Lean manufacturing has been transformational first for factories and then for all kinds of organizations, not only in Japan where the system began, but around the world.
The franchise system you will learn when you invest in a franchise is probably already intrinsically lean, since your franchisor has been watching for opportunities to streamline and perfect it. Still, one of the biggest reasons for franchise failure is franchisees’ failure to follow the system. If the franchise system doesn’t seem to work for you or it’s hard to keep it profitable, chances are good that lean thinking can get you back on track.
One of the key concepts of lean management is the “7 Wastes.” These are the areas that tend to go astray:
1. Defects: The international uproar when it was discovered that some Subway stores’ footlong sandwiches weren’t exactly 12″ long seems petty at best, but failing to meet strict standards is one of the first ways franchise operations have problems. Two pickle slices instead of three? No bow on Rover’s head after the grooming session? These are defects: failures to meet the standards of the franchise. They lead to unhappy customers and rejected products and services, which are a waste of time and effort.
2. Overproduction: Having more inventory than you can move in a reasonable length of time leads to wasted space and wasted money… not to mention wasted inventory. Keeping strict control over the product helps, but you’ll also need to control ordering and storage.
3. Transportation: Do parts, things, and people spend more time moving from one process to another than they should? If you meet with the client in her office, drive back to your office to draw up paperwork, and then travel back to her office in order to get her signature, you might be able to tighten things up with electronic documents and signatures.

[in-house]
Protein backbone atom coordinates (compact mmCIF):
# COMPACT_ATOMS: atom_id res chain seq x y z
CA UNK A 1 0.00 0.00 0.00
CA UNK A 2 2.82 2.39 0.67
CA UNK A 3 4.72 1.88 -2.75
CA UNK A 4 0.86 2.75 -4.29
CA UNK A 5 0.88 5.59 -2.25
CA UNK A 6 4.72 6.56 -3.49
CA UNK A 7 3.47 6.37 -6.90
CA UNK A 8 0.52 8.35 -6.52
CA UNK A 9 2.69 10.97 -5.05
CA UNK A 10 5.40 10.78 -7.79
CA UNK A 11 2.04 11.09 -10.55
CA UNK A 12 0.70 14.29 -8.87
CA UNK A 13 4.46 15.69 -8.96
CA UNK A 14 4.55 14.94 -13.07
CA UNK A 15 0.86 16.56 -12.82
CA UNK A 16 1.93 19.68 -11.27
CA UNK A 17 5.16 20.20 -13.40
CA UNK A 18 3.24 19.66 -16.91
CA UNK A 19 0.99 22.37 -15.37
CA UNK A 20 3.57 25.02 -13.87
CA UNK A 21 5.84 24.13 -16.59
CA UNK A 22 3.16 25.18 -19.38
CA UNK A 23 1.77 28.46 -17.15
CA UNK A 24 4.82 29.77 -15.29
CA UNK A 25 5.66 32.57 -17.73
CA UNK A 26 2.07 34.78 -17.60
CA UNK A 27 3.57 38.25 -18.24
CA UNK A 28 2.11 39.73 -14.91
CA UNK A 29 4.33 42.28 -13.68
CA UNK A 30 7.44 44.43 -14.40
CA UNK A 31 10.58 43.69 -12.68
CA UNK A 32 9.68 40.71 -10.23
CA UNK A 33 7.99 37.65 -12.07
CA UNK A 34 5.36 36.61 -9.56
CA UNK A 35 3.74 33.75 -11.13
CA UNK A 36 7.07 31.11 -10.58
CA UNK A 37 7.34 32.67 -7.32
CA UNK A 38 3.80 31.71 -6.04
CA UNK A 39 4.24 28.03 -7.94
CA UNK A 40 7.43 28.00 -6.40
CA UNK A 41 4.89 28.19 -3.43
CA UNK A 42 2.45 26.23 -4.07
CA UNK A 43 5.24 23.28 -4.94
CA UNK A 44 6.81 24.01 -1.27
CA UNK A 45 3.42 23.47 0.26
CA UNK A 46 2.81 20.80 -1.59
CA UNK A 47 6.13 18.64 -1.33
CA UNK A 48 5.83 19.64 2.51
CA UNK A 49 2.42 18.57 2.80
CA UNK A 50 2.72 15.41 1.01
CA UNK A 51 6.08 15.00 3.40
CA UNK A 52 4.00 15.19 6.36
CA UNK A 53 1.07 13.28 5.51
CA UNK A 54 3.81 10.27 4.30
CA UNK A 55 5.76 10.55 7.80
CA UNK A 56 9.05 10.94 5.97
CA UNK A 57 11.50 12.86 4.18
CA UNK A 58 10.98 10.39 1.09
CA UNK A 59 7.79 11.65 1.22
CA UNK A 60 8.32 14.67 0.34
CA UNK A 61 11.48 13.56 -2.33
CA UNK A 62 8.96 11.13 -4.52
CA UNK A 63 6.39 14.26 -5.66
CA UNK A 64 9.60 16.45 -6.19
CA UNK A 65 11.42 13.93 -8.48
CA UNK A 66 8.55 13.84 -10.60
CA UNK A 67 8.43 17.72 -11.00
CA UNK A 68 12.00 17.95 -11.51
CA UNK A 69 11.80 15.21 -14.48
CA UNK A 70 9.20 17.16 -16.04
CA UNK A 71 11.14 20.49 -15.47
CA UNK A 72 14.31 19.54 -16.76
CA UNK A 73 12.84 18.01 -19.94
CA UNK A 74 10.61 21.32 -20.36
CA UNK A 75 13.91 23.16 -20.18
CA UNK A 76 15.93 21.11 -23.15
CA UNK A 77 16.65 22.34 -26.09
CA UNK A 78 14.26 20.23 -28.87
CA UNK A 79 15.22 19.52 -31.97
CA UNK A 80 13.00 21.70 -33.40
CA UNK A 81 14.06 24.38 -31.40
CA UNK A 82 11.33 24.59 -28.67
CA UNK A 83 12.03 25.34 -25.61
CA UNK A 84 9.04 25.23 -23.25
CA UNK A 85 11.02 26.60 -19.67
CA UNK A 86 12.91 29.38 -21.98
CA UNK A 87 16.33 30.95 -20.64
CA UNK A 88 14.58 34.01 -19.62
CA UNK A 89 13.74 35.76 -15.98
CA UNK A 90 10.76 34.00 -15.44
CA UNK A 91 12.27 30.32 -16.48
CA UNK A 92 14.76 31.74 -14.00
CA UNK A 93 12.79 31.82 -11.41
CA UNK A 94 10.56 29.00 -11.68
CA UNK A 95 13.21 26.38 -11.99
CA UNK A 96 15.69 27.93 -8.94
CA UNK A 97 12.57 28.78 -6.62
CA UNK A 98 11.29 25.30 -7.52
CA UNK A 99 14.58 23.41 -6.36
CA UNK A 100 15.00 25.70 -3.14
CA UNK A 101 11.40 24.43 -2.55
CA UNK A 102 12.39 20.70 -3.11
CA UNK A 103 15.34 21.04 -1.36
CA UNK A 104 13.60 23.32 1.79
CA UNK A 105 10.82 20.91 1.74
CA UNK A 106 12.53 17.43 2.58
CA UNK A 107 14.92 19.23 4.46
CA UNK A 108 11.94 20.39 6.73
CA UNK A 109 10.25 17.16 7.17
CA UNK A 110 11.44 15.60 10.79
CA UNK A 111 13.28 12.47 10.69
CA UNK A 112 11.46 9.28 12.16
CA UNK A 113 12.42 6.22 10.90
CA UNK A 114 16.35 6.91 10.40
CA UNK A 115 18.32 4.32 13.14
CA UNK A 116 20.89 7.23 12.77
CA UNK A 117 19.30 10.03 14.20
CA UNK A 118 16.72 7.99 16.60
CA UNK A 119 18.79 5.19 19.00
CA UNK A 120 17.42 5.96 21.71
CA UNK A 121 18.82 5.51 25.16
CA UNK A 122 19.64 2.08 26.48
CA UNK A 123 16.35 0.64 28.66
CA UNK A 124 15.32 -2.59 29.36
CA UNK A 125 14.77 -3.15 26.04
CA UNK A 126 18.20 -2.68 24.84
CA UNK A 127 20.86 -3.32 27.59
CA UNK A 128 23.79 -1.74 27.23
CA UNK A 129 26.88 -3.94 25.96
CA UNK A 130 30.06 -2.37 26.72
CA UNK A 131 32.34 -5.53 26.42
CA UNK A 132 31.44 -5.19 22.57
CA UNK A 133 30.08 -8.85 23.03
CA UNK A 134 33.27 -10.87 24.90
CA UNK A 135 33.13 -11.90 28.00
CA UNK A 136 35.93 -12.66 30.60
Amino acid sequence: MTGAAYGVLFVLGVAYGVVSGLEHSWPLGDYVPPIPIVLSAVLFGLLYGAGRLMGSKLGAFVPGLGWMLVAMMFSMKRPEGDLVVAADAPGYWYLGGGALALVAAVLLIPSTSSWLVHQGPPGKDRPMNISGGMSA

4. Waiting: How often does a delivery person wait for a food prep person, or a home service rep wait for a customer to show up? If one person is helping a customer while another stands and wastes to ring the customer up, you have waste.
5. Inventory: Inventory has shown up already, but it deserves its own item. Depending on the industry, a franchisee might throw away brochures for special offers that didn’t get distributed, over-ordered food, salon products that get overused, or chemicals that are eyeballed rather than measured. Almost all franchises involve some inventory, and control over that inventory has immediate financial consequences.
6. Motion: Do you spend more time than you should traveling from one location to another, carrying products from one room to another, or even walking back and forth from one part of the room to another? Physically arranging the workflow in the most efficient way (probably the way the franchisor told you to do it) saves time, effort, and even wasted products since it helps to control inventory and use of materials. .
7. Processing: Does your rep fill out a form, bring it back to the office, and give it to a secretary who transfers the information to an electronic form, then prints it out, and files it? Think about the processes and make sure you’re not adding extra steps or going beyond what the system specifies.
Waste naturally creeps in, but reducing it can get you back to the lean system you need.